II
JURISDICTION AND VENUE

4. This complaint is filed under Section 4 of the Sherman Act, as amended (15 U.S.C. § 4) in order to prevent and restrain violations, as hereinafter alleged, by the defendants of Section 1 of the Sherman Act (15 U.S.C. § 1).

5. This Court has jurisdiction over this matter pursuant to 28 U.S.C. §§ 1331 and 1337.

6. Venue is properly laid in this district under 28 U.S.C. § 1391(b)(2) because the combination and conspiracy alleged herein has been carried out, in part, within the Eastern District of Pennsylvania through, among other things, sales made by the conspirators. As to Mayer Associates and Fibras, venue is also proper under 28 U.S.C. § 1391(d).

7. All defendants further consent to jurisdiction and waive any objection as to venue.

III
TRADE AND COMMERCE

8. Tampico fiber is a natural vegetable fiber produced by the lechuguilla plant and grown in the deserts of northern Mexico. It is harvested by individual farmers, processed, finished and exported worldwide, where it is used as brush filling material for industrial and consumer brushes. It is available in natural white, bleached white, black, gray and a wide variety of mixtures.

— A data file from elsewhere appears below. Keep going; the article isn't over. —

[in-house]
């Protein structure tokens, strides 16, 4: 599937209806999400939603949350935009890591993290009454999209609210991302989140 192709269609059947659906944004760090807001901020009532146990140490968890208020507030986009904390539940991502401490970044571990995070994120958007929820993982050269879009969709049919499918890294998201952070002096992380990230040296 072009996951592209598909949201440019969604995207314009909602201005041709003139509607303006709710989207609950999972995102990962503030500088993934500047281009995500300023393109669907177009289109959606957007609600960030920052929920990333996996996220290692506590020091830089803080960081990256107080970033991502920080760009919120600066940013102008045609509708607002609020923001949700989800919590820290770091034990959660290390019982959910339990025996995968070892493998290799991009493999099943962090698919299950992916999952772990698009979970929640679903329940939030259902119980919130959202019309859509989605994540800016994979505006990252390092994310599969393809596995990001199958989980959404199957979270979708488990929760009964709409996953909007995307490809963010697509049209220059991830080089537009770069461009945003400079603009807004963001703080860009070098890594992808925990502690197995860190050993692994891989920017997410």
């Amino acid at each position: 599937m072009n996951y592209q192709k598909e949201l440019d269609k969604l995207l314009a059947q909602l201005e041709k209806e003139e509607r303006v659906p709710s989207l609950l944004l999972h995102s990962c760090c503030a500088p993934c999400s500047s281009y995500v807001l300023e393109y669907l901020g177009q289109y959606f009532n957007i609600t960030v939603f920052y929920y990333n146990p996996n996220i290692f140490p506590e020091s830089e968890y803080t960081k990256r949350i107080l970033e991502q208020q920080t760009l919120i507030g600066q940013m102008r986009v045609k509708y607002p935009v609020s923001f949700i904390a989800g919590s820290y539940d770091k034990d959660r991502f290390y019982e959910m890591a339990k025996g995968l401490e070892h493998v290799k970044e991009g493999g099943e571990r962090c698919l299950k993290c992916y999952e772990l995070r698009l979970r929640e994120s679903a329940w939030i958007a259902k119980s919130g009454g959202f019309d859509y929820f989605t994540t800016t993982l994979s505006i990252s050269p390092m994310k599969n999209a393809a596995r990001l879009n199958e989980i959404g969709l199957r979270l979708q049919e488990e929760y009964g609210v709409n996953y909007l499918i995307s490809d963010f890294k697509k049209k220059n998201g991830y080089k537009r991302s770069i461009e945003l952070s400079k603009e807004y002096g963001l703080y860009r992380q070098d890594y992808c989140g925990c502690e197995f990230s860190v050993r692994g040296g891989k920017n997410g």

9. Fibras is one of the two largest suppliers of processed tampico fiber worldwide. Fibras supplies tampico iff the United States through sales made by Mayer Associates.

10. Mayer Associates sells tampico fiber in the United States to its sole United States distributor for resale to customers.

11. The defendant corporations accounted for aggregate United States sales of tampico fiber of approximately $10 million during the period January 1990 through April 1995. During the period covered by this complaint, there has been a continuous and uninterrupted flow in interstate commerce of tampico fiber from Fibras and Mayer Associates to its United States distributor and its customers. There also has been a continuous and uninterrupted flow in interstate commerce of tampico fiber from a co-conspirator Mexican processor and its exclusive United States distributor to customers throughout the United States. The activities of the defendants and their co-conspirators have been within the flow of, and have substantially affected, interstate commerce.

IV
CONCERTED ACTIONS